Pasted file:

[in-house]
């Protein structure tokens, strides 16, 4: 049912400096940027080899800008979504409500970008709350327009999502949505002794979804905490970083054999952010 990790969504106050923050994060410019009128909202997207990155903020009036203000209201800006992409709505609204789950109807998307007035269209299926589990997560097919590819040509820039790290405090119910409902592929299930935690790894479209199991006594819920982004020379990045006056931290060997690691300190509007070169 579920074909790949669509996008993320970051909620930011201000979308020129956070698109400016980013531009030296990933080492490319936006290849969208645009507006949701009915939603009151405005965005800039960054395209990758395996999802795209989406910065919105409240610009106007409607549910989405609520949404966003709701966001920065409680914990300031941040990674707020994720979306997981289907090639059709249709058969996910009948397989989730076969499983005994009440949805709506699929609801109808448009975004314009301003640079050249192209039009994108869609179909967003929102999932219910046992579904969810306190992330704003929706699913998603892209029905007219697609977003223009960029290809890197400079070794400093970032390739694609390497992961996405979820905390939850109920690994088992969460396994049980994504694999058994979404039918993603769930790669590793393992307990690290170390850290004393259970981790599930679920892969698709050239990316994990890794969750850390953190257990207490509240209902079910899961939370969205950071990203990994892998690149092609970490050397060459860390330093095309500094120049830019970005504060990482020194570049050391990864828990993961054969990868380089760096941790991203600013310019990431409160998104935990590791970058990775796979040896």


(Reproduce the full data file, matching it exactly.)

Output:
[in-house]
């Protein structure tokens, strides 16, 4: 049912400096940027080899800008979504409500970008709350327009999502949505002794979804905490970083054999952010 990790969504106050923050994060410019009128909202997207990155903020009036203000209201800006992409709505609204789950109807998307007035269209299926589990997560097919590819040509820039790290405090119910409902592929299930935690790894479209199991006594819920982004020379990045006056931290060997690691300190509007070169 579920074909790949669509996008993320970051909620930011201000979308020129956070698109400016980013531009030296990933080492490319936006290849969208645009507006949701009915939603009151405005965005800039960054395209990758395996999802795209989406910065919105409240610009106007409607549910989405609520949404966003709701966001920065409680914990300031941040990674707020994720979306997981289907090639059709249709058969996910009948397989989730076969499983005994009440949805709506699929609801109808448009975004314009301003640079050249192209039009994108869609179909967003929102999932219910046992579904969810306190992330704003929706699913998603892209029905007219697609977003223009960029290809890197400079070794400093970032390739694609390497992961996405979820905390939850109920690994088992969460396994049980994504694999058994979404039918993603769930790669590793393992307990690290170390850290004393259970981790599930679920892969698709050239990316994990890794969750850390953190257990207490509240209902079910899961939370969205950071990203990994892998690149092609970490050397060459860390330093095309500094120049830019970005504060990482020194570049050391990864828990993961054969990868380089760096941790991203600013310019990431409160998104935990590791970058990775796979040896």